But before the conviviality takes over later this afternoon, there’s serious racing business to be done, and all eyes will inevitably be on the hottest class in the bay, the J/109s. In Irish waters at least, the Andrew Algeo-helmed Juggerknot is currently on a hugely successful roll, even if the Kelly family’s Storm did great things in Scotland last month, while the Shanahans in Ruth lodged an ISORA win. Either way, quarter will neither be given nor expected, while a major club’s annual regatta provides the ideal setting for such a battle royal, with jousting afloat while the flags flutter ashore.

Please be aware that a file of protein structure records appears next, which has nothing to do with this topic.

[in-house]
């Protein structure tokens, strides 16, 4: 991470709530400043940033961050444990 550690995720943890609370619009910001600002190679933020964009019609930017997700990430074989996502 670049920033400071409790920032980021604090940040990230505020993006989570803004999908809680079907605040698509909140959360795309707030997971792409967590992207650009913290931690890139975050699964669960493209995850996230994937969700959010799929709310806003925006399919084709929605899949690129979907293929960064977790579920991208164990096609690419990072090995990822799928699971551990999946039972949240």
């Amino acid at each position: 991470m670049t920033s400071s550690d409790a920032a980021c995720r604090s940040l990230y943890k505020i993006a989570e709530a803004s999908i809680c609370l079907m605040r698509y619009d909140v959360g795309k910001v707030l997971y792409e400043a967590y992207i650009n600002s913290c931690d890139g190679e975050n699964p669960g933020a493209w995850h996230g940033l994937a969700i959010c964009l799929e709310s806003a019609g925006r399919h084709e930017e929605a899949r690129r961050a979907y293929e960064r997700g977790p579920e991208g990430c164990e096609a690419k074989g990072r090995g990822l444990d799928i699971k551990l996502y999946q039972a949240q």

The National Yacht Club on Dublin Bay is gearing up for its Open Regatta this weekend. Sponsored by Davy Group, the annual club highlight will have over 160 boats racing across three courses. As part of the fleet, the NYC will again welcome the ever colourful Howth 17 class as well as some other travelling fleets. On Saturday, as previously reported by Afloat.ie, a record Sigma 33 fleet are merging their Irish Championships with the Regatta on that day.
This year the NYC is making a special effort to reduce the amount of plastic it uses during the regatta. Inspired by Annalise Murphy’s efforts on board “Turn The Tide on Plastic” the club wants to make a real difference to the local environment. Already, the club has registered in the Clean Regatta programme, which gives it specific aims for measures to put into effect.